A shorter slog?

Military analyst Jack Kelly of the Pittsburgh Post-Gazette suggests that victory in Iraq may be “closer than most Americans dare to hope.” Echoing the views of Stratfor, a private intelligence service, Kelly bases his optimism on the recent unsuccessful attack on American convoys in Samarra, a small town in the Sunni triangle. Because seeking a standup fight with the U.S. military is “a stupid thing to do,” Stratfor speculates that the attacks were motivated by desperation:
“The Iraqi guerrillas realize they are running out of time. The U.S.-Kurdish-Shiite alliance is becoming operational and the guerrillas’ read of the political landscape is that they are about to be caught between a rock and a hard place. In addition, the guerrillas understand that their resources are limited and that attrition, over time, plays against them. . . The Viet Cong were able to take horrendous casualties and keep on fighting mostly because of an endless supply of reinforcements from North Vietnam. There is no North Vietnam to back up Saddam, and the Baathist remnant is much less popular among Iraqis than the Viet Cong were among the Vietnamese. Though small-scale infiltration into Iraq by al-Qaida types is impossible to prevent, there is no way for the guerrillas to replace the bulk of their losses with new recruits, and there is no way that such new recruits as can be found will possess the skills of those killed or captured.”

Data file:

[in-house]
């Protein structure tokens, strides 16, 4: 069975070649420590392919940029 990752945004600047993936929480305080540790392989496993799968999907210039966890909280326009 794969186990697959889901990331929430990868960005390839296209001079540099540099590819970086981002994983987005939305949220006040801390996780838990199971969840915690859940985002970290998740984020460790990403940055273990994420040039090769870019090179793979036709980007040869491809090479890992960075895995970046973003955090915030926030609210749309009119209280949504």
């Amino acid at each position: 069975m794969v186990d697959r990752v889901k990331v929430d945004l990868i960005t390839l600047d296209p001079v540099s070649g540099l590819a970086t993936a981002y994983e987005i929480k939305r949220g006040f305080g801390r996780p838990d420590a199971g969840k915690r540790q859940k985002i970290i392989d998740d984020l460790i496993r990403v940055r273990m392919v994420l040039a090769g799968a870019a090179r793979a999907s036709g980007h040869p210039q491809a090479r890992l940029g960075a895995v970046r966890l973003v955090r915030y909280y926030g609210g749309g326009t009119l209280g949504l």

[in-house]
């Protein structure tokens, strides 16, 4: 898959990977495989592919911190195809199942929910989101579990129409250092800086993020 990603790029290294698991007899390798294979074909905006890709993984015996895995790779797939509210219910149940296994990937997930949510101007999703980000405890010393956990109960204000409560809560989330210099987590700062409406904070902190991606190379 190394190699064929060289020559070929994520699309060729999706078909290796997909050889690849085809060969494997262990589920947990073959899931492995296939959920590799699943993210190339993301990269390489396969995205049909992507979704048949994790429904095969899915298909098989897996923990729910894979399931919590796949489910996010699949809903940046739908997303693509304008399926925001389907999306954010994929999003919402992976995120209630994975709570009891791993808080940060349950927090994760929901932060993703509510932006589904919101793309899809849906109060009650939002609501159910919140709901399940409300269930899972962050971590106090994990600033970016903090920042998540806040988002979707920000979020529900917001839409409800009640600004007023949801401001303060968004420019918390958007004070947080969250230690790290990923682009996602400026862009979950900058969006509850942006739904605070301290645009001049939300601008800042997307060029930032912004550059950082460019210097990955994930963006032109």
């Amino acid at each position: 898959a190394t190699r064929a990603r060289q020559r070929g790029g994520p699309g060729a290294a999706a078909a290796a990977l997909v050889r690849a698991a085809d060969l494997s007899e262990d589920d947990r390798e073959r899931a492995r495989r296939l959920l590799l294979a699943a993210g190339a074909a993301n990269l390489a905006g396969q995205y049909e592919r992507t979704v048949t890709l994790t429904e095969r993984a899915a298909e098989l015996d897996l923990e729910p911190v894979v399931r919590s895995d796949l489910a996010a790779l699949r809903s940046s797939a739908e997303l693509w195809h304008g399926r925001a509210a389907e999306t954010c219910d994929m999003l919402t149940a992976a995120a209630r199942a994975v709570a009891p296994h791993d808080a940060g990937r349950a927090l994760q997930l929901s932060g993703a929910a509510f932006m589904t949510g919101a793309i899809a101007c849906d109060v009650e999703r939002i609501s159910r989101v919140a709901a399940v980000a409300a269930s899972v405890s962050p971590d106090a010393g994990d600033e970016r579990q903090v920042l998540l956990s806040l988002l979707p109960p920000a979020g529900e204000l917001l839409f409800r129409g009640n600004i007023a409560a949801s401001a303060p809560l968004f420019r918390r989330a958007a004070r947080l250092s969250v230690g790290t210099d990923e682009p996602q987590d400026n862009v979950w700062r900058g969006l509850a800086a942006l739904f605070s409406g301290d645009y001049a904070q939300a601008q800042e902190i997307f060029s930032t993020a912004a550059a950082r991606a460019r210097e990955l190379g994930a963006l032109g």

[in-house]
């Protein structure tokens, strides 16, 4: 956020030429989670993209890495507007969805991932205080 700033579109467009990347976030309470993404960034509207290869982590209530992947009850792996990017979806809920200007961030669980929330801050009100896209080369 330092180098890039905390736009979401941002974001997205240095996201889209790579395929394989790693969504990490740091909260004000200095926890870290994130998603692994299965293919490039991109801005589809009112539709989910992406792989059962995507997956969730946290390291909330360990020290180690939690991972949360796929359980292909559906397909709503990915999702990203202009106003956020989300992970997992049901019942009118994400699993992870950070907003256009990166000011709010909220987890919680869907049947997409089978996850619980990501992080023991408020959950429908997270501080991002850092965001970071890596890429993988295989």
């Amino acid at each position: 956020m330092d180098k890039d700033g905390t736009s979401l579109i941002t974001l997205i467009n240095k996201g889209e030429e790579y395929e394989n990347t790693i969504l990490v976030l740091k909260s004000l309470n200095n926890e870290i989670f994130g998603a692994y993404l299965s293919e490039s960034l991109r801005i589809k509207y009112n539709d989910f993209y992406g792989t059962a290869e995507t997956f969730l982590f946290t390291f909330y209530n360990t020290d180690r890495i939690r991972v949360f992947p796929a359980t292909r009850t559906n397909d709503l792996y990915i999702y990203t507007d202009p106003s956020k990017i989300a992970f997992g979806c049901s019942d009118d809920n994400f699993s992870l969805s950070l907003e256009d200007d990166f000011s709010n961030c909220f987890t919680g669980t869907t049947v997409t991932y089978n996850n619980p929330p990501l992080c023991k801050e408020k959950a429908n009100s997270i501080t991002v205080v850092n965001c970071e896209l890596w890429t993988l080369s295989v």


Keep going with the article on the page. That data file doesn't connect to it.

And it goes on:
This analysis may read more into one attack than is warranted. As Kelly acknowledges, there is an alternative explanation for the attack on the convoy — that the guerillas were feeling confident after killing so many Americans in November. Or the attack may have taken place for no thought-out reason. My guess is that, while the guerillas do feel some justified desperation, the Samarra attack more be more like “the end of the beginning” than “the beginning of the end.”

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